- Hailfire Peaks: Special World 4 combines The Lost Woods flavour with Big Boo's Haunt foes.
- Hard Levels, Easy Bosses: Compared to the hell that's come before, Invisible Bowser is relatively easy. Underwater Bowser is another cakewalk. Hammer-Throwing and Fireball-Spitting Bowser is far more difficult, though not as difficult as the hell you've been through.
- Helpful Mook: Accidentally Assisting flavor. See Cranium Ride.
- Instant-Win Condition: Subverted, especially with the Kaizo Trap. If you fall off a cliff to nothingness after finishing a level in Super Mario World, you will still die; the original game was just kind (or smart) enough to not put cliffs there. Kaizo, not so much.
- Kaizo Trap: The Trope Namer, of course. One infamous level requires you to trigger a P-Switch near the end of the course so that Mario doesn't fall into a pit of lava and kill himself during the victory scene.
- Leap of Faith: Required way, way, way too often.
- Luck-Based Mission:
- The first special stage requires the player to perform a leap of faith over (essentially) a Bottomless Pit and hope that a fish jumps up at the right place for them to bounce off and continue. There is no set pattern to how the fish appear at all, meaning the jump comes down to pure luck.
- Special world level 2. 100 seconds and, while possible, you should probably save scum, as Pokey moves in random directions and could waste time you need to beat the level in time.
- Nintendo Hard: Lets put it this way—the easy levels make most of Super Mario Bros.: The Lost Levels look like a Kirby game in comparison. The rest are pure Platform Hell.
- One-Hit-Point Wonder: Enforced; many passages are only big enough for the small one-hit Mario to pass.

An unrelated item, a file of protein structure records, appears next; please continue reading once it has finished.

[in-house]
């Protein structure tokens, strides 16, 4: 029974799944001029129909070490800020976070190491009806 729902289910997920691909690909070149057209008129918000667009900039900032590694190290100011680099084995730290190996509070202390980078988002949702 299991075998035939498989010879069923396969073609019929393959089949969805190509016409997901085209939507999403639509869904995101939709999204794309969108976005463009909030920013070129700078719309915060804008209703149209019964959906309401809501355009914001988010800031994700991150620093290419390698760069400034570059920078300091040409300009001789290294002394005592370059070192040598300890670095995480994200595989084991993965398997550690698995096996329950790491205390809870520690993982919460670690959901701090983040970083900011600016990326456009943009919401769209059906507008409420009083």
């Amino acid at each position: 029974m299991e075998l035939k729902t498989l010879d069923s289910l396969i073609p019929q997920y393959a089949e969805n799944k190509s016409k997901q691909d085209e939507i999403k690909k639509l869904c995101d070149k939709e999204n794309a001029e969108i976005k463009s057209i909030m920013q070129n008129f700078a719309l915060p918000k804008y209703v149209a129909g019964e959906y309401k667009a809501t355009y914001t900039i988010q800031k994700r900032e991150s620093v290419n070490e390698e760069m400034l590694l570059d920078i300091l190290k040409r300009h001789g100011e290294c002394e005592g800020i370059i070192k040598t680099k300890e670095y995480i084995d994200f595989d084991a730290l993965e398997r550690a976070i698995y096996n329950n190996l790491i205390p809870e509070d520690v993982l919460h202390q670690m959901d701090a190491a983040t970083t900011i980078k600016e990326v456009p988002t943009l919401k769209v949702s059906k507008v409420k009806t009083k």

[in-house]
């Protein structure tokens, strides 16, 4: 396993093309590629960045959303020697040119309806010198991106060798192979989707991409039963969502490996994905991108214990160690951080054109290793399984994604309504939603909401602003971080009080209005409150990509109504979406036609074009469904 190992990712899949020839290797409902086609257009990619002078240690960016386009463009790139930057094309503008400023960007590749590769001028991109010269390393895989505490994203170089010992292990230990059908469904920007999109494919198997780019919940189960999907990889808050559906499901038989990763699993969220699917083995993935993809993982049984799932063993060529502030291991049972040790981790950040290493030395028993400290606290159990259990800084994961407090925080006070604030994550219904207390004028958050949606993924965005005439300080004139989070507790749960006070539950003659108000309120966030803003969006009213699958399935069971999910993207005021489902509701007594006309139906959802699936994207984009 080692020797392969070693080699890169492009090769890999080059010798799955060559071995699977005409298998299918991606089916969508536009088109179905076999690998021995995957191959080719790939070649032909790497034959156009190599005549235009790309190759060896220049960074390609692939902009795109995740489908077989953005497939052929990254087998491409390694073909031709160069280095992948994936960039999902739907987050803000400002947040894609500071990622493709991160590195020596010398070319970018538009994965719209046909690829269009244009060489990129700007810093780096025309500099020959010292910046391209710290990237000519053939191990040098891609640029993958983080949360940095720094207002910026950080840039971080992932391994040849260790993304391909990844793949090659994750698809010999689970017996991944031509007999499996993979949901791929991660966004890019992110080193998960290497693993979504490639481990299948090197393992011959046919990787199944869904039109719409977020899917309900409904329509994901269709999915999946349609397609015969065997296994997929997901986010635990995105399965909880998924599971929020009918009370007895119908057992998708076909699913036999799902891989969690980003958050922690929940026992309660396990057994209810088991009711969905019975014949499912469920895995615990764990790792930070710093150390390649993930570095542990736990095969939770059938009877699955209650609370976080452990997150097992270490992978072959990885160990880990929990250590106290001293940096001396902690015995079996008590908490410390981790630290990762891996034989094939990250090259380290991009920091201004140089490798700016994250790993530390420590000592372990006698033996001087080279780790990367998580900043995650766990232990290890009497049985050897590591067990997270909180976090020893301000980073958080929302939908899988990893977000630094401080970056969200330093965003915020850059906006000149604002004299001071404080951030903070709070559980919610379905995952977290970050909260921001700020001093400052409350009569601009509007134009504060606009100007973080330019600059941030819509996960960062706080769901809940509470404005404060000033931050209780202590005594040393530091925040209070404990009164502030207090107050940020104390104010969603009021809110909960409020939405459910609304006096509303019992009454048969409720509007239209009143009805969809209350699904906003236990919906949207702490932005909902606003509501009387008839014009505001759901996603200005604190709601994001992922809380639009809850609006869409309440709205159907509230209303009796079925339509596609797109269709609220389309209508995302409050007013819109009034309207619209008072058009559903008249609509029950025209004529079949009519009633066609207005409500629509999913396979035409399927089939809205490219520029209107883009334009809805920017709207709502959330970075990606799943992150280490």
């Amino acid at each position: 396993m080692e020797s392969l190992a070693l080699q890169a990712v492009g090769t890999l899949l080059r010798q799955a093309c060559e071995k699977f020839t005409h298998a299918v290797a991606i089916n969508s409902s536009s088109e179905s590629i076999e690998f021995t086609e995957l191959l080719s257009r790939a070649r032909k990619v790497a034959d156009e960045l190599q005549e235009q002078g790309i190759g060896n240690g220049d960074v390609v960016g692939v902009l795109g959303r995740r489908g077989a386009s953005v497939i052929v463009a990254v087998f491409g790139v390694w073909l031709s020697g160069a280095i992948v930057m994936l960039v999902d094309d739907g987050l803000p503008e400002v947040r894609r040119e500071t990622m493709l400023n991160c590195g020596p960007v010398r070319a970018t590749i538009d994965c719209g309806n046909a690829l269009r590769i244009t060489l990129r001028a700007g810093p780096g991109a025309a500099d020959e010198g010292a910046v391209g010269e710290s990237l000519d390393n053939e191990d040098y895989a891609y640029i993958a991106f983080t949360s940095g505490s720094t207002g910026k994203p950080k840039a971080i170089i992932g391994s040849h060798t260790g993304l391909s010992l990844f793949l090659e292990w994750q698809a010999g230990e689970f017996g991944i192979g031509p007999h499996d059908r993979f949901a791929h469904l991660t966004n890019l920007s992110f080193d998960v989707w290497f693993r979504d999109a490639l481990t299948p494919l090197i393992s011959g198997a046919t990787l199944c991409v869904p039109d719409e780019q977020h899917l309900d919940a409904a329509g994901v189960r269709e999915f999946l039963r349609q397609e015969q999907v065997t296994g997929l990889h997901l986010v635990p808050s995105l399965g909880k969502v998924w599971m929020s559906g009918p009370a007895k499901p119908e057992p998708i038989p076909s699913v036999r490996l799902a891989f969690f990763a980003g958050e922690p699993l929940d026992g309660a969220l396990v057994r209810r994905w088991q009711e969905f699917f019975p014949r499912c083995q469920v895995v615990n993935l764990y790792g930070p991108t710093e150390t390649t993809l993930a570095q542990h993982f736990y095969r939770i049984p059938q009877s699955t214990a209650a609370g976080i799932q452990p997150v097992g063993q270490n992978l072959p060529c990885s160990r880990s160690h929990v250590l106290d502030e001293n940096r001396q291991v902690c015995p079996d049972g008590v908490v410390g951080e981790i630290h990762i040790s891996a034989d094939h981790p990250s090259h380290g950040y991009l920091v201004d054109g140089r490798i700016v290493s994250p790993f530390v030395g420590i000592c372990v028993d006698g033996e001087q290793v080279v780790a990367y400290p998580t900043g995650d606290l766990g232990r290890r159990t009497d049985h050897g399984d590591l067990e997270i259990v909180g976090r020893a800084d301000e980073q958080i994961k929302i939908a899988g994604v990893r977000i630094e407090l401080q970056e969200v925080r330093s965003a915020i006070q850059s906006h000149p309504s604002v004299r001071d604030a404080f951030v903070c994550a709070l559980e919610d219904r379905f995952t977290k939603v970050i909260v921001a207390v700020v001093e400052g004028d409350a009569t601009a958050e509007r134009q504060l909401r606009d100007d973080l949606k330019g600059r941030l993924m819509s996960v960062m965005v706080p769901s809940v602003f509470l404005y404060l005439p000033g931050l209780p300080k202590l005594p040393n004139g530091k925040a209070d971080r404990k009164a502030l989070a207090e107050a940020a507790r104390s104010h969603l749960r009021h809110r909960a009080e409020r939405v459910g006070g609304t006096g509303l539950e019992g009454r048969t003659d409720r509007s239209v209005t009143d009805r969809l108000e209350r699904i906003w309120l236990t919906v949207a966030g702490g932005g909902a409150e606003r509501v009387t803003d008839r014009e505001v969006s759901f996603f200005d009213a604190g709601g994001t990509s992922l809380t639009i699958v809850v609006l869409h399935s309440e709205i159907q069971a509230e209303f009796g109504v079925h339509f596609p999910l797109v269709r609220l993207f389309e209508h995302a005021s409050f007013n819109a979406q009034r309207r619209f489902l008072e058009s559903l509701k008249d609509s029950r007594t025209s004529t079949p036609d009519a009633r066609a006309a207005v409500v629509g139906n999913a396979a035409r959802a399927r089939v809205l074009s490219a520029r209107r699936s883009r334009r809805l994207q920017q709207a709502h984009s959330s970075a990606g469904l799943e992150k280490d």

- Oddball in the Series: The third game is the only one with custom palettes, custom graphics, custom sprites, and even custom music.
- Platform Hell: Most of the game, although taken to further and further degrees by imitators.
- Press Start to Game Over: The title screen opens with a Thwomp crushing Mario, and quite a few levels try to kill you a couple seconds after they start.
- Save Scumming: Beating this hack (and others of its ilk) "legitimately", without using emulator save states, is virtually unheard of.
- Has actually gotten more and more popular as the game has turned into a well-known speedrun, with many people now who have beaten the games without save states. In fact, one has even beaten the game deathless.
- Schmuck Bait: The last bonus level has a huge pile of blocks, a leaf stuck underneath it, and a finish line. Guess which is the Schmuck Bait.
- Sequel Difficulty Spike: The second game just increases the hellishness of the first one.
- Slippy-Slidey Ice World: Hope you have your ice sliding skills perfected, these games exploit the mechanic's difficulty for all its worth.
- Speedrun: Especially the Tool Assisted kind. Some imitators are actually made purely for Tool Assisted Speedruns.
- Spikes of Doom: As Munchers and normal spikes, and in great quantity in all levels.
- Temporary Platform: Used throughout the mod, including the infamous Kaizo Trap.
- Trial-and-Error Gameplay: You won't see many traps until you get killed by them. This is, again, one of the most common features of both the original and imitators.
- Video Game Remake: Kaizo Mario Advance 2. How shall the gameplay of Luigi from the GBA version work with these levels?
- Serial Escalation: How insanely difficult will this stage be? Practically gets turned into an art form.
- Shout-Out: The third level of the first game is called Cerulean Cave, a reference to a location in Pokémon.
- Yank the Dog's Chain: The reward for beating the Special World in the first game is a Feather, so you can actually avoid the One-Hit-Point Wonder rule... only it's stuck in a place that is impossible to escape, since the blocks are too high for Mario to jump over. You cannot exit the level by using Start-Select, either.